There is some more rule advice in the Arena subsection and the Vehicle subsection of the Resource section.

Gamemastering Events - Contact

Players usually need to be contacted about dates, times, locations, rules, arena details, stock vehicles, etc. Otherwise, you may be faced with a diminishing attendance at your games. Also, it helps in cases of emergencies when rides can't be done, when the game has to be cancelled, etc.

Make sure you have all the information needed (dates, times, locations, rules, arena details, stock vehicles, etc.) ready before contacting players; otherwise, you may have to contact them again and again just to give them the basics. Below is the contact information from players that you should have:

Websites can also be useful for posting the required information. The site should contain info on rules, arenas, stock vehicles and past reports. Members will need to be notified when the site has been updated with the next match's details.

As for advertising your events, this is another kettle of fish. For your members, posting usually doesn't work -- you'll have to contact them directly for a decent member turnout. For attracting new members, this can work if you target your audience properly.

Posters, bulletins, or cards at game shops don't work very well. People usually don't take the time to stop and search the posting spot for the latest games in the city. Postings in game club newsletters would probably be better. You should also try Car Wars game registries (check the SWAT website).

On a side note, gaming tournaments can be a way to turn on people to Car Wars. Simple Amateur Night-type of short games are useful to introduce people to the game while they are waiting for another event (use stock vehicles or slightly customizable designs). Just make sure you don't run a normal Car Wars meeting there -- it will cost too much for your members and newcomers will be blown to bits too easily.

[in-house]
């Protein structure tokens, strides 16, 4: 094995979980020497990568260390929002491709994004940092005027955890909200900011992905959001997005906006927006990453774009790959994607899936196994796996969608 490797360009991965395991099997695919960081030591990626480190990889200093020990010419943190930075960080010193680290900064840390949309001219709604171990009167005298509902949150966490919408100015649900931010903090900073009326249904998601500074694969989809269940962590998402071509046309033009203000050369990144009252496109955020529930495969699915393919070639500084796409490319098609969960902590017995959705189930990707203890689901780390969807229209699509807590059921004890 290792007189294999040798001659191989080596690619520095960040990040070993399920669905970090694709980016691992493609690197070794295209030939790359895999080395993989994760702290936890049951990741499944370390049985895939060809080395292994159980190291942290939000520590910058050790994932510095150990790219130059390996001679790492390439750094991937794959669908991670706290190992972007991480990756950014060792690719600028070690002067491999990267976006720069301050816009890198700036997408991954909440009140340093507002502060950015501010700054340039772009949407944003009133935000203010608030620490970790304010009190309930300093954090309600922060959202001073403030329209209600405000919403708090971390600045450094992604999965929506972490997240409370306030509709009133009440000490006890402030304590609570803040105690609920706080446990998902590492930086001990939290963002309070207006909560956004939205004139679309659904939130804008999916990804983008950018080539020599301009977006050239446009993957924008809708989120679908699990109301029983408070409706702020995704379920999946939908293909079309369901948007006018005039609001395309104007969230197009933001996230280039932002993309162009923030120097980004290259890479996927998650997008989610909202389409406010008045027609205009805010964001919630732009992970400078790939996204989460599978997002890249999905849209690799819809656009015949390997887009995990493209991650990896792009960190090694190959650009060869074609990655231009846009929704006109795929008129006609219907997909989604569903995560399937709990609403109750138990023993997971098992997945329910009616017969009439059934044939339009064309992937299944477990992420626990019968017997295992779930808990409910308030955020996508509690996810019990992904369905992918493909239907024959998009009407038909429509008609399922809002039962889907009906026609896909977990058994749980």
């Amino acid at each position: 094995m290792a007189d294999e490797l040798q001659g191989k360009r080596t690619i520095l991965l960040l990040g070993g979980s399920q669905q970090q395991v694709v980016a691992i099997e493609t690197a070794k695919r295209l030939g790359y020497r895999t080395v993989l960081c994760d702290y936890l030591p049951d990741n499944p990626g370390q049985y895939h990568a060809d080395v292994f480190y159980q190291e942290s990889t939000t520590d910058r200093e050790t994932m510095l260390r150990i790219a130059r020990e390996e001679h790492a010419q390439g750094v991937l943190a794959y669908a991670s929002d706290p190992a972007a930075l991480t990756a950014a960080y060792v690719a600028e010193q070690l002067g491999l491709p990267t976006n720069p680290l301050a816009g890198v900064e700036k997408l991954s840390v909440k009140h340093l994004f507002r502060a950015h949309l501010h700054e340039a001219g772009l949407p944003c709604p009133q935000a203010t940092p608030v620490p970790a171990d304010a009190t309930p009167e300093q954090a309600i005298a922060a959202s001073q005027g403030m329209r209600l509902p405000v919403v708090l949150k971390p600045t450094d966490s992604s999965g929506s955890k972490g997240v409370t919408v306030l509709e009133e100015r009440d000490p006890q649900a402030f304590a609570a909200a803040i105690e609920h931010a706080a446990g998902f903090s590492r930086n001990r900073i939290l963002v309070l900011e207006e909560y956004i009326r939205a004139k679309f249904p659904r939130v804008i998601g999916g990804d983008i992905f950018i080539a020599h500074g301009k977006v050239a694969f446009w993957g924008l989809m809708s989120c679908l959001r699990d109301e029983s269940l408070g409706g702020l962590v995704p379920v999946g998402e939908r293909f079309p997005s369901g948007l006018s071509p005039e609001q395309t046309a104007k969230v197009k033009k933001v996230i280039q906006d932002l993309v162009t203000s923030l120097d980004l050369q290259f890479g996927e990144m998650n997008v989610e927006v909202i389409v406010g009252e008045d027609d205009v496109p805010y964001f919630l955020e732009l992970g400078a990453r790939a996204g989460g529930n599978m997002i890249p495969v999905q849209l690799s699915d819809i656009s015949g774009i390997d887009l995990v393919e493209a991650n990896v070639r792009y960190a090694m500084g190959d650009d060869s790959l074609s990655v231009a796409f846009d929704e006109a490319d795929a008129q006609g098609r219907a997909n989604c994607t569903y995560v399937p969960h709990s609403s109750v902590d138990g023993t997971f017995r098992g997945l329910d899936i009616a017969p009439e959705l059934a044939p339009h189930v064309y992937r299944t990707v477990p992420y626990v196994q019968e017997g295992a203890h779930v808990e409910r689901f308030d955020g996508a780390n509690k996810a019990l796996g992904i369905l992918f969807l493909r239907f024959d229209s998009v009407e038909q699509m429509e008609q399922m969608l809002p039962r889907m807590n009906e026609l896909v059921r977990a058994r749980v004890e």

Gamemastering Events - Gameplay

Gameplay can be a rather chaotic event -- even more than what actually happens in the game itself! If not done right, gameplay can slow to a crawl. The keys to good gameplay flow is organization, division of effort, and cooperative rulings.

For gameplay, you should have the following ready before the game:

Note: Make sure that your counters are reasonably organized and not all cluttered in a box. Also, lots of debris and obstacles will be needed.

In very small games (2-4 players), Movement and Handling should be taken care of by one person. In larger games, split up the task so that one person takes care of 3 players, maximum. Grouping together this task helps to streamline movement, standardize control rolls, and reduces the chance of cheating.

When calculating to-hit and damage, let the opponent and defender calculate this out. If it sounds as if they don't know what they are doing, then step in and show them how to do it.

As for gaming conflicts, check what the rules actually say about the situation. When there are rule conflicts that have no particular right answer, try one of these three popular methods of dealing with them:

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Comments or suggestions? Contact Bruce through the general contact form in the contact section.

Copyright 2000 Bruce Lam. All rights reserved.

Reprinted and revised by the Seattle Washington Autoduel Team, January 17, 2015.
Updated January 23, 2015.
Original URL: http://www.brucelam.com/carwars/resources/events/index.html